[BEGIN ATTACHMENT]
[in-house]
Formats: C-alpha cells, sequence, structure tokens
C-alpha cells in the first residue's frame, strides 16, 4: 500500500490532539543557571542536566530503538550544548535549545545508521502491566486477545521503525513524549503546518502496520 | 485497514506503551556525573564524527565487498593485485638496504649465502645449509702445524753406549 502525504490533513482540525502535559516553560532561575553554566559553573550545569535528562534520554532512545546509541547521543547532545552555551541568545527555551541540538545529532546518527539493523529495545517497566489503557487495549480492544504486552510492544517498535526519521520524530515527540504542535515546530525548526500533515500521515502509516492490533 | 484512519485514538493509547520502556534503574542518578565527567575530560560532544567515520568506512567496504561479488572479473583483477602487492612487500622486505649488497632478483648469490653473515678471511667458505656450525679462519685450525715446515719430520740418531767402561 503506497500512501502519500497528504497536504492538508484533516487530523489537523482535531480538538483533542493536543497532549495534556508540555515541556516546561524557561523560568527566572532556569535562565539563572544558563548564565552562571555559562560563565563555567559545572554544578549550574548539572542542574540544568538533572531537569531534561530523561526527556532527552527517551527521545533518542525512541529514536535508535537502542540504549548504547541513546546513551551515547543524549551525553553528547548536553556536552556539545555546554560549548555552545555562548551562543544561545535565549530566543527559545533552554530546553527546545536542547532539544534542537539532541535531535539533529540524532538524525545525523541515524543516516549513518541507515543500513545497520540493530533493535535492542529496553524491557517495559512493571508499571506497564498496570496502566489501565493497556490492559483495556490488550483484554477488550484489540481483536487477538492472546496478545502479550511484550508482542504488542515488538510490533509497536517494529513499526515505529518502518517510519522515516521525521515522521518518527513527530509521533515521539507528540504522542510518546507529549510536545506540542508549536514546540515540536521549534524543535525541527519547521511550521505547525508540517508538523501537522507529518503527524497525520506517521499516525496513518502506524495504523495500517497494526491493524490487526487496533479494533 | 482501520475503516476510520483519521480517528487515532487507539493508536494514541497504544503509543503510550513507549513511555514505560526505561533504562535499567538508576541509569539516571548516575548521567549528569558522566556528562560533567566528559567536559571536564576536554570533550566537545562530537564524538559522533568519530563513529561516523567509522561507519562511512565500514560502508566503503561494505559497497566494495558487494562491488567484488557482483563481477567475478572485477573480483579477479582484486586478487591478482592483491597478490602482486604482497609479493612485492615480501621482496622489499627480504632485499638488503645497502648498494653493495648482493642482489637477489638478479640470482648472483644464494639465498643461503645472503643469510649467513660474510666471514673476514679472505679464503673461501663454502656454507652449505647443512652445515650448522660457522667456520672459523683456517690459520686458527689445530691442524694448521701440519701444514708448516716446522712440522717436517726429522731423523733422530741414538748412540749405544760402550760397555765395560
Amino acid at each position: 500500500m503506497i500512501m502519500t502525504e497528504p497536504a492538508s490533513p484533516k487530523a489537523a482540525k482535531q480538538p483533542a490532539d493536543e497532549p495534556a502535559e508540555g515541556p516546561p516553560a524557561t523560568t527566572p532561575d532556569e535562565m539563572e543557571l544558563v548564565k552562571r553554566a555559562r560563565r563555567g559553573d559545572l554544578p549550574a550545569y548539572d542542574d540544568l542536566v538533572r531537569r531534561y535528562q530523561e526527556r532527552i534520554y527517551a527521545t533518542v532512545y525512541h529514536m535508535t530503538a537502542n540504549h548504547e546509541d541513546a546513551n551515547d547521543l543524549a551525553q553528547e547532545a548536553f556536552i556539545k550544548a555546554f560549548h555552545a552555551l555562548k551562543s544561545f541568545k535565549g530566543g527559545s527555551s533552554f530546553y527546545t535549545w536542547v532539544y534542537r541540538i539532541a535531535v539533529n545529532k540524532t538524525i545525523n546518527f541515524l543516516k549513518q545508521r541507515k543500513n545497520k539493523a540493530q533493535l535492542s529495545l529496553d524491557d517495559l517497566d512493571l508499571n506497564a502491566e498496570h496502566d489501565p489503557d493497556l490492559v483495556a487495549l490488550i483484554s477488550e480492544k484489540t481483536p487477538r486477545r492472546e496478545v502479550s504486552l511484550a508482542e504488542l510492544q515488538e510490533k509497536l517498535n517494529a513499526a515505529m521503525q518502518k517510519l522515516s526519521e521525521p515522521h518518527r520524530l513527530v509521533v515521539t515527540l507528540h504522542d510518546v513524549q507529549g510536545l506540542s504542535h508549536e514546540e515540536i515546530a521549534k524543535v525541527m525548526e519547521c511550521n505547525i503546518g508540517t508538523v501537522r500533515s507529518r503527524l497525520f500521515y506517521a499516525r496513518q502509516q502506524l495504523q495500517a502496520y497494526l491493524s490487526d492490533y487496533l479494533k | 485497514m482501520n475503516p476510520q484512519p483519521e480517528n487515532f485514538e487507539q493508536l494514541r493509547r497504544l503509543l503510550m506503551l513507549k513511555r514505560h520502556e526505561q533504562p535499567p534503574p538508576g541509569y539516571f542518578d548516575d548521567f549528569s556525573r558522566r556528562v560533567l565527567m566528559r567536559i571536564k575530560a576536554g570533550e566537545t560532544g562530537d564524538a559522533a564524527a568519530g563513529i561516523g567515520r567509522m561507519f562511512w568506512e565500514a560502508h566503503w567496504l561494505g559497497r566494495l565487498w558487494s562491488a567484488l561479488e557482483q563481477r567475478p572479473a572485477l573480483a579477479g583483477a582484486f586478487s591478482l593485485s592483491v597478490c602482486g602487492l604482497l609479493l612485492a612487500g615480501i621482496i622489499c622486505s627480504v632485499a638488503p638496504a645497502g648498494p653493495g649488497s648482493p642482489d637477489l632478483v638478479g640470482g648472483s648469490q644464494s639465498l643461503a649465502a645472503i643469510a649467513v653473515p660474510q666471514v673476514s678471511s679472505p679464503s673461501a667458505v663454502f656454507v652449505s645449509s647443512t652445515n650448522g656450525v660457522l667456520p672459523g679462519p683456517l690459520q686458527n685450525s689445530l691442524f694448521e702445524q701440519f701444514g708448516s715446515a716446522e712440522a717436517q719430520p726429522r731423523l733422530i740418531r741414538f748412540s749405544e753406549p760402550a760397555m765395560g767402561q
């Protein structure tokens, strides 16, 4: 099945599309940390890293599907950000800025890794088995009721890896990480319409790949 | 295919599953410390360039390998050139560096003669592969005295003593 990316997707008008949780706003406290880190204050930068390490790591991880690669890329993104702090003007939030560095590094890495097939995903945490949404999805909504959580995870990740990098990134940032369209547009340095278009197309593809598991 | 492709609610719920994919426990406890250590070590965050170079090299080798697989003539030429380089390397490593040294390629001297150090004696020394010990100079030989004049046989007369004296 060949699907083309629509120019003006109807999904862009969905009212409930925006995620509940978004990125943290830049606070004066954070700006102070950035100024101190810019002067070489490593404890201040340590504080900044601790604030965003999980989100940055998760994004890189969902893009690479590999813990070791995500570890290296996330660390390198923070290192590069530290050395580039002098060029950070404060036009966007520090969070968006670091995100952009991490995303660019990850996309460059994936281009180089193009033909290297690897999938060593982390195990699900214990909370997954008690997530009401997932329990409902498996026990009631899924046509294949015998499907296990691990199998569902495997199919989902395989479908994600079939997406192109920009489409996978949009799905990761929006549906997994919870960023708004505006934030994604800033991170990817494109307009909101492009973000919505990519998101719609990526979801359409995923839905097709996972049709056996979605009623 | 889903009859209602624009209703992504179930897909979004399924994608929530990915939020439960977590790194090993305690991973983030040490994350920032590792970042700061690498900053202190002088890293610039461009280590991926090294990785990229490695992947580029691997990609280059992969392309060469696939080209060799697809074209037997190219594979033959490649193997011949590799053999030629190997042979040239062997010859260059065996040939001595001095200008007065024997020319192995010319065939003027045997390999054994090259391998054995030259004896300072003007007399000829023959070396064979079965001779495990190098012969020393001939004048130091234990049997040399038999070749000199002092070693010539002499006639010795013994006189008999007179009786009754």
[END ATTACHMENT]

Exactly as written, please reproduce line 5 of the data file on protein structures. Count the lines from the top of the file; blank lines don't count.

């Protein structure tokens, strides 16, 4: 099945599309940390890293599907950000800025890794088995009721890896990480319409790949 | 295919599953410390360039390998050139560096003669592969005295003593 990316997707008008949780706003406290880190204050930068390490790591991880690669890329993104702090003007939030560095590094890495097939995903945490949404999805909504959580995870990740990098990134940032369209547009340095278009197309593809598991 | 492709609610719920994919426990406890250590070590965050170079090299080798697989003539030429380089390397490593040294390629001297150090004696020394010990100079030989004049046989007369004296 060949699907083309629509120019003006109807999904862009969905009212409930925006995620509940978004990125943290830049606070004066954070700006102070950035100024101190810019002067070489490593404890201040340590504080900044601790604030965003999980989100940055998760994004890189969902893009690479590999813990070791995500570890290296996330660390390198923070290192590069530290050395580039002098060029950070404060036009966007520090969070968006670091995100952009991490995303660019990850996309460059994936281009180089193009033909290297690897999938060593982390195990699900214990909370997954008690997530009401997932329990409902498996026990009631899924046509294949015998499907296990691990199998569902495997199919989902395989479908994600079939997406192109920009489409996978949009799905990761929006549906997994919870960023708004505006934030994604800033991170990817494109307009909101492009973000919505990519998101719609990526979801359409995923839905097709996972049709056996979605009623 | 889903009859209602624009209703992504179930897909979004399924994608929530990915939020439960977590790194090993305690991973983030040490994350920032590792970042700061690498900053202190002088890293610039461009280590991926090294990785990229490695992947580029691997990609280059992969392309060469696939080209060799697809074209037997190219594979033959490649193997011949590799053999030629190997042979040239062997010859260059065996040939001595001095200008007065024997020319192995010319065939003027045997390999054994090259391998054995030259004896300072003007007399000829023959070396064979079965001779495990190098012969020393001939004048130091234990049997040399038999070749000199002092070693010539002499006639010795013994006189008999007179009786009754």